The amount of money budgeted for mowing and weed whacking the land for baseline fire safety could be allocated differently and creatively if we put our minds to it and commit to reducing carbon in the atmosphere rather than pumping more in for a quick savings gain. 

Thank you for your time, 

Ruthie King

New Agrarian Collective

Categories: Cannabis, Fire, Op-Ed

6 replies »

  1. I am relieved the community is starting to see the truth about Flow Canna. I have been in objection of their presence in my family’s community (Pomo- Potter Valley) since they arrived. It was obvious to me it was all a sham particularly when the fire safety Council member joined the Flow Canna team as their community development vice president. May every member of our community learn the lessons this tragedy offers. And May my friends whose homes burned to the ground be made whole again by the party who is responsible.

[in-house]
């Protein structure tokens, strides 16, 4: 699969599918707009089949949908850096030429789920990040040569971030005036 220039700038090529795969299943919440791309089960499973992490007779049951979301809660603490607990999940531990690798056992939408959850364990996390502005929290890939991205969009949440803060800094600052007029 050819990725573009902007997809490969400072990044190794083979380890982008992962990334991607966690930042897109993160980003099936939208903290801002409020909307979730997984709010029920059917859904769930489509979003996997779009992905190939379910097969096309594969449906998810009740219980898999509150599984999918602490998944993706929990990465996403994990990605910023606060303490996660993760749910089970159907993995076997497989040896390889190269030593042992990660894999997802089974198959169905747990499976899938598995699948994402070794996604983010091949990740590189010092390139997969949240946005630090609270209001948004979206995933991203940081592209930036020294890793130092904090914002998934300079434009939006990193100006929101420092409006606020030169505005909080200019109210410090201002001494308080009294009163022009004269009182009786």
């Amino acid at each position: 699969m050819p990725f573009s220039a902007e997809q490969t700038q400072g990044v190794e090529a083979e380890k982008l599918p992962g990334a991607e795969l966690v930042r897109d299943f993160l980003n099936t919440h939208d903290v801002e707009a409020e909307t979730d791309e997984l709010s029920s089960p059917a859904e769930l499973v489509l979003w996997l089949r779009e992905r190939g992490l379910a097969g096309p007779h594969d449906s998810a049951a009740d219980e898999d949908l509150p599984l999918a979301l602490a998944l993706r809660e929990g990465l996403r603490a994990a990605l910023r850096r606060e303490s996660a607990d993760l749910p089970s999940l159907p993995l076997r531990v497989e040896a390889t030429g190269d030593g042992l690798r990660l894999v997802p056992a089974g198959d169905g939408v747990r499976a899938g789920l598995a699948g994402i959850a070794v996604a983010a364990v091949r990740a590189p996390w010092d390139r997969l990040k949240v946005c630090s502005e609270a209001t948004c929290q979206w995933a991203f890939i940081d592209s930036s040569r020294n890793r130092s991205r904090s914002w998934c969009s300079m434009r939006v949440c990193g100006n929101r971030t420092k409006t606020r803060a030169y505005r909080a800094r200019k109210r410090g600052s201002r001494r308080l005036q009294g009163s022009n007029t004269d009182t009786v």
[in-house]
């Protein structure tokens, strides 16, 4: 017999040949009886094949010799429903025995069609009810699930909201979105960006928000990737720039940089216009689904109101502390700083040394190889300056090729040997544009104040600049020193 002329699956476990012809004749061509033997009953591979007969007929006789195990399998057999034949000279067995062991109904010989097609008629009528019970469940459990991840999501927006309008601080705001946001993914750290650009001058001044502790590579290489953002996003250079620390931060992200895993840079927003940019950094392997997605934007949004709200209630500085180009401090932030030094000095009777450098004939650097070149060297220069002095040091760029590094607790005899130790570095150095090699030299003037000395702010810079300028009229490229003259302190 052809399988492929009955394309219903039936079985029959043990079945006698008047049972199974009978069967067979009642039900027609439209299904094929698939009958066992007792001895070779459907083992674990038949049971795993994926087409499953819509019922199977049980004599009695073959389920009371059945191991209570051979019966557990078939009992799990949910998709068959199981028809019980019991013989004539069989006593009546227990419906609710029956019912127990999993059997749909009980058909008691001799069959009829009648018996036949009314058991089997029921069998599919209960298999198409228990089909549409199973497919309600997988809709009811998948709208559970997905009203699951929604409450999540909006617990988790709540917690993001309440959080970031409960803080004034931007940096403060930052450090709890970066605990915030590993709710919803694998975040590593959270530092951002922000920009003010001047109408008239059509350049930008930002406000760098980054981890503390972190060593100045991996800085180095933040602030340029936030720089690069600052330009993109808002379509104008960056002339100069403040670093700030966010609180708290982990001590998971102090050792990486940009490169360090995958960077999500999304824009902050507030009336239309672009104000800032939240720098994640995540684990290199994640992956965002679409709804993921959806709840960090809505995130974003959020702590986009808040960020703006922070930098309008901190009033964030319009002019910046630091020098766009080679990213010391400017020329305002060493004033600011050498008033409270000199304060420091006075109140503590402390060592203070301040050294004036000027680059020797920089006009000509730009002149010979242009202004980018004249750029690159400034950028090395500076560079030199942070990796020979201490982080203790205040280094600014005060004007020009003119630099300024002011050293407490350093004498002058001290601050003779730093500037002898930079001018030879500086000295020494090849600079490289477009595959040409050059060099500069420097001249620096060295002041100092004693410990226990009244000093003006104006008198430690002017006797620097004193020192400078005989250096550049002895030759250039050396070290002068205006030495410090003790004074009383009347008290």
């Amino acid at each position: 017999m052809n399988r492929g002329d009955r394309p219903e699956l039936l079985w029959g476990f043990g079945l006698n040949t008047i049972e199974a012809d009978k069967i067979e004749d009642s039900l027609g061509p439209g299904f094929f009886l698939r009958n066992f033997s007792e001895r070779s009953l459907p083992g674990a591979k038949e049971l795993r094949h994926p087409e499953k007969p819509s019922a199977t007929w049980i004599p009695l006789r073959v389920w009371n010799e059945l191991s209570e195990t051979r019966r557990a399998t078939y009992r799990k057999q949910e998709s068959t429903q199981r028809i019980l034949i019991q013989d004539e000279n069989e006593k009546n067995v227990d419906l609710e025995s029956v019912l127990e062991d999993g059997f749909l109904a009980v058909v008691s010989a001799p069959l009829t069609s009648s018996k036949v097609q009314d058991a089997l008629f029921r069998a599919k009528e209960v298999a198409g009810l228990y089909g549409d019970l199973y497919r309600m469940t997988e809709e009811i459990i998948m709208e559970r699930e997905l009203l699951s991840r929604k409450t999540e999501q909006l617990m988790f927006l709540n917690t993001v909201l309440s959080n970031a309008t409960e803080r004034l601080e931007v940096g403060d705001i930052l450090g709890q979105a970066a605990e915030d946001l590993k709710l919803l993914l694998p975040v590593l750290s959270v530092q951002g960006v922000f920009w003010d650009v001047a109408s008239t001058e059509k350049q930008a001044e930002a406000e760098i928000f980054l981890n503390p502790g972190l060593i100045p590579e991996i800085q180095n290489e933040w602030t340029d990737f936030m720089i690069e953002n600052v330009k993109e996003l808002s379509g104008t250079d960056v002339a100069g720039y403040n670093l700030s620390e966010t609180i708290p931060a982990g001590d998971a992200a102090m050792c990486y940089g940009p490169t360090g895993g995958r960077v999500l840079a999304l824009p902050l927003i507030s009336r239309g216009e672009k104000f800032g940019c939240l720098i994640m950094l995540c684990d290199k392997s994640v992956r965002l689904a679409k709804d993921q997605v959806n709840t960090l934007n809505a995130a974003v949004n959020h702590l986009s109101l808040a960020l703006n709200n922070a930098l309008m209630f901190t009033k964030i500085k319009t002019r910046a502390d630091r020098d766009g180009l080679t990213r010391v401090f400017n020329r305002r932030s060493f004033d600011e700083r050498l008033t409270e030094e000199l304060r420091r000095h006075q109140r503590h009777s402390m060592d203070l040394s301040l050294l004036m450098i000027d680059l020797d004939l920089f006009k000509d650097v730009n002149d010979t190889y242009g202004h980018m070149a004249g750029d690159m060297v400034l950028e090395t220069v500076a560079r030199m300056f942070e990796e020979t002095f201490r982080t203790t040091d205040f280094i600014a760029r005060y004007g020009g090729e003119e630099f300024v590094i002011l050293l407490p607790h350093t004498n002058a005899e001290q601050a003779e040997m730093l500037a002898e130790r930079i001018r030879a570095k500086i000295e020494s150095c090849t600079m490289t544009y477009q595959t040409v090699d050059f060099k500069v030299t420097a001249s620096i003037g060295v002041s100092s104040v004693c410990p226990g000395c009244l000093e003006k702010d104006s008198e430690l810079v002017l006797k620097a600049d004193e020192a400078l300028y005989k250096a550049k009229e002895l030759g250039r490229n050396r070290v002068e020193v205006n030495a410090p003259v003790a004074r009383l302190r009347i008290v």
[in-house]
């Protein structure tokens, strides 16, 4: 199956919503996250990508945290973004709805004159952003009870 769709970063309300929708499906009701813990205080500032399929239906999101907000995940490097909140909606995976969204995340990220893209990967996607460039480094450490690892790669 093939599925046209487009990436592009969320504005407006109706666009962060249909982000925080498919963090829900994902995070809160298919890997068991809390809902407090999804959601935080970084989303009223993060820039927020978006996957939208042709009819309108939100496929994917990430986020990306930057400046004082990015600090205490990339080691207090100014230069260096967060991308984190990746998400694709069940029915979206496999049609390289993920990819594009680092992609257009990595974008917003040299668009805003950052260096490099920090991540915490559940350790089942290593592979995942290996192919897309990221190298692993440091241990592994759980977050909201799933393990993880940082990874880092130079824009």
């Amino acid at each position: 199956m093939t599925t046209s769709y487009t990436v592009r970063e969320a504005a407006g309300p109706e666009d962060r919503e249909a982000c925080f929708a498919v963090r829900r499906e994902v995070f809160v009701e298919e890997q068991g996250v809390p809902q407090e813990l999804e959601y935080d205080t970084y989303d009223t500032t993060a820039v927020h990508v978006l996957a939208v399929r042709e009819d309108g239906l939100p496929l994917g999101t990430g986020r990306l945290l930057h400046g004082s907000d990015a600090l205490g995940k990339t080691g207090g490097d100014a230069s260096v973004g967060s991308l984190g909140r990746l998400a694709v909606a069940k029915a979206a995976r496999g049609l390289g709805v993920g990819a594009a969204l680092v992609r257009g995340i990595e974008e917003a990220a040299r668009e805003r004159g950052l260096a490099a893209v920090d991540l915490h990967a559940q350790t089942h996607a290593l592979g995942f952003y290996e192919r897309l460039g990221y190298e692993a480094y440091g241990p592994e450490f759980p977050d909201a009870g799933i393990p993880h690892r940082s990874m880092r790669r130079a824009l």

2. Masters of the Universe, Next Generation

    No matter what values are professed in the sales pitch, our Almighty Dollar still rules the land.
    It’s a corporate tradition.

  3. Oh my goodness this “shepherd” is just as bad as her client she vilified. I would think twice about utilizing her services after this statement.

    FlowCanabis is no angel in all of this either.

    Welcome to Mendocino County I guess.